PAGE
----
Similarly, where the market is growing, the evolving niches are usually occupied by the incumbent companies controlling the industry, therefore, a first-mover is able to detect any new upcoming market niche and quickly occupy it before other players can come in. therefore, through this preemption, entry into the market is prevented and consequently repelled through the fear by competitors of price warfare, which could have detrimental effects on the latecomers in the market. It is this through this preemption that made RIM remain such a dominant player in the mobile telephone industry as it was always one step ahead. The company was also able to prevent entry into the market through-preemptive investment in plant and equipment. As the company grew, it continued to increase its production capacity there maintaining greater output of its devices accompanied with price cuts on some of the products. These price cuts and the ability to produce output in large quantities made competitors fearful of entering the market. The company was thus able to maintain a death grip on the market (Cynthia & Michael, 1991).

First-mover advantages may also arise from buyer switching costs. The concept of buyer switching costs usually makes it more expensive for new entrants when entering the market. This is simply because, the new entrants must invest heavily and more resources in order to pull customers away from the first-mover firm. In this case, RIM remained strong in the market as its competitors did not have the financial muscles to invest large sums of money and thus attract its customers. The cost of switching may range from the time and resources used in finding the supplier, the cost of ancillary products such as software for new computer, and the time, disruption, and financial burdens of training employees (John, 2002).

External and Internal Factors That Contributed To the State Of Rim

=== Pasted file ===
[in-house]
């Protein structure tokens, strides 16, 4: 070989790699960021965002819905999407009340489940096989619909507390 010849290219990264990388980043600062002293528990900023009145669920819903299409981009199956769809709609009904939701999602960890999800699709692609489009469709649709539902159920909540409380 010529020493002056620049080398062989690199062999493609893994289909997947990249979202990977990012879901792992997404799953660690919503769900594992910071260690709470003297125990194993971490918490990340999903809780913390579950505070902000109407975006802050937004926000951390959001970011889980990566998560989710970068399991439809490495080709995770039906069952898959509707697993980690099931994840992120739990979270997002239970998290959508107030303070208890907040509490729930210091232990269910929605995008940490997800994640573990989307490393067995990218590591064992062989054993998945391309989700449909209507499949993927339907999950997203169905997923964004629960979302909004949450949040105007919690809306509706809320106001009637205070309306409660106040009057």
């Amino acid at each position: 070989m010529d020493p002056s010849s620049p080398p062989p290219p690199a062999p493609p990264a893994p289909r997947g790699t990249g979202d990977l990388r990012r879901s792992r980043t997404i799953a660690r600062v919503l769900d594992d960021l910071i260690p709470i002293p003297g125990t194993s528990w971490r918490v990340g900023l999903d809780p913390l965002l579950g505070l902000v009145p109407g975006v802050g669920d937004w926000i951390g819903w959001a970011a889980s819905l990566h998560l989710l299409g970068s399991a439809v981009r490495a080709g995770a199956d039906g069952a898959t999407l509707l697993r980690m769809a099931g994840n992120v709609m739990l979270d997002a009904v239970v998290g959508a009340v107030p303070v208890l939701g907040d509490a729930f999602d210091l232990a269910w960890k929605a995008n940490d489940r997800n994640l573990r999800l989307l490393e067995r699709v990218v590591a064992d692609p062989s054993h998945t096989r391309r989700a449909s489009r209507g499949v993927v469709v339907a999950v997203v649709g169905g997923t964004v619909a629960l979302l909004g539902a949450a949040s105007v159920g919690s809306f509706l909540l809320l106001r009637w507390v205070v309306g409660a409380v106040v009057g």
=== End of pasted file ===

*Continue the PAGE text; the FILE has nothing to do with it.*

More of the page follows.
The continued ailing of RIM can be attributed to many factors that have played a role in its state of affairs. These factors are both internal and external and perhaps they may help in understanding just how such a dominant player in the market, literally dropped from the top of the world to the near bottom of the sea. One of the external factors that may help in understanding this trend must be the arrival of real competition. For almost over a decade, RIM’s BlackBerry phone was continuously ranked as the handset of choice in the corporate environment. The BlackBerry phone was the device that drove RIM to the pinnacle of innovation and was its major statement of success in the smart phone market. Indeed BlackBerry gave birth to the smart phone revolution. This was the phone that propelled the company to be valued at a staggering $70 billion subsequently making the company Canada’s most valued company (Karen, 2001). However, with increased completion in the smart phone industry, its fortunes begun to dwindle; the arrival of new players such as Apple’s iphone and Google’s android platform completely shifted the scales as more people shifted their allegiance from the BlackBerry device to the new smart phones in the industry. The company was completely unable to introduce further inventions that could compete with the iphone and the android platform was becoming ever more appealing to the general public. The failure of the company to follow up on the BlackBerry that took the market by storm, gave its competitors more playing ground as they ate up its market share, thus the valuation of the company’s valuation dropped from the $70 billion to just worth $12 billion. This was has been a steep fall as the competitors have eaten on the market share of the company.